|Opportunities for La Brea |
Thursday, April 18 2013
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WITH new petrochemical plants earmarked for the site previously reserved to house an Alutrint smelter project, Neal and Massy Group president and group chief executive officer Gervase Warner, expressed optimism that the project would receive the approval of the local environmental movement saying the proposed plants would provide a cleaner fuel which would benefit the environment.
Warner was speaking to reporters following an Energy Chamber luncheon at Cara Suites Hotel and Conference Centre, Claxton Bay, yesterday on the topic, “downstream business opportunities with Neal and Massy”
Told that the local environmental movement had previously objected to the aluminum smelter plant at La Brea, Warner said there were several marked differences to the smelter plant as the Di methyl ether (DME) was regarded as a “green fuel.”
“This is methanol to DME plant. Methanol is produced in this country already and it’s what is called a clean fuel. DME is another green fuel, and I would expect that the environmentalists would be encouraging us to do this,” Warner said.
He noted that one of DME’s applications was as “a substitute for diesel and I would expect any environmentalists to want to see as much DME replace diesel as a fuel in Trinidad and Tobago because we don’t even have the cleanest burning diesel. We have that grey-black smoke burning diesel that we all see on our highway so wouldn’t it be fantastic to see less of that and have more clean vehicles on our streets.”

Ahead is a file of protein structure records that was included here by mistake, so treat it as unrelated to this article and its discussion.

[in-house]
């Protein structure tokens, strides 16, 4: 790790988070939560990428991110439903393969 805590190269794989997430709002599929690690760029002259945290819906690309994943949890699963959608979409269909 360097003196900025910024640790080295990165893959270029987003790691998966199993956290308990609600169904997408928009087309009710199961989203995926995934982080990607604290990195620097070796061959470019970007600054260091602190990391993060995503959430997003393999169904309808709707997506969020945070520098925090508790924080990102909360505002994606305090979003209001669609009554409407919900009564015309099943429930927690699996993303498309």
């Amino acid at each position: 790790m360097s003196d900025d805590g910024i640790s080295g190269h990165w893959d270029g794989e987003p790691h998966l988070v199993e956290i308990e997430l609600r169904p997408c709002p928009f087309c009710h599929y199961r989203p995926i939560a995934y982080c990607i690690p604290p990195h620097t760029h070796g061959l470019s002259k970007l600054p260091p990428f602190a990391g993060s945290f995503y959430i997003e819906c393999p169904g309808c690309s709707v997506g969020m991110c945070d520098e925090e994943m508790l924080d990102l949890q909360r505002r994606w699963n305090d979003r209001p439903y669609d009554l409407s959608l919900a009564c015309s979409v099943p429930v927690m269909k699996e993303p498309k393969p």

“I hope the environmentalists can see this is a good project for the environment and it is not a plant that has emissions that would have a negative impact on the environment,’ he said, adding, “We are going on a location that was cleared for an aluminum smelter, this is going to be a lot less environmentally unfriendly than something like that but I am hoping we will get their support. Of course we will listen to them whatever concerns they have, we will try to address them the best we can.”
He said the construction phase would take approximately two years and the plant was expected to come online in 2016.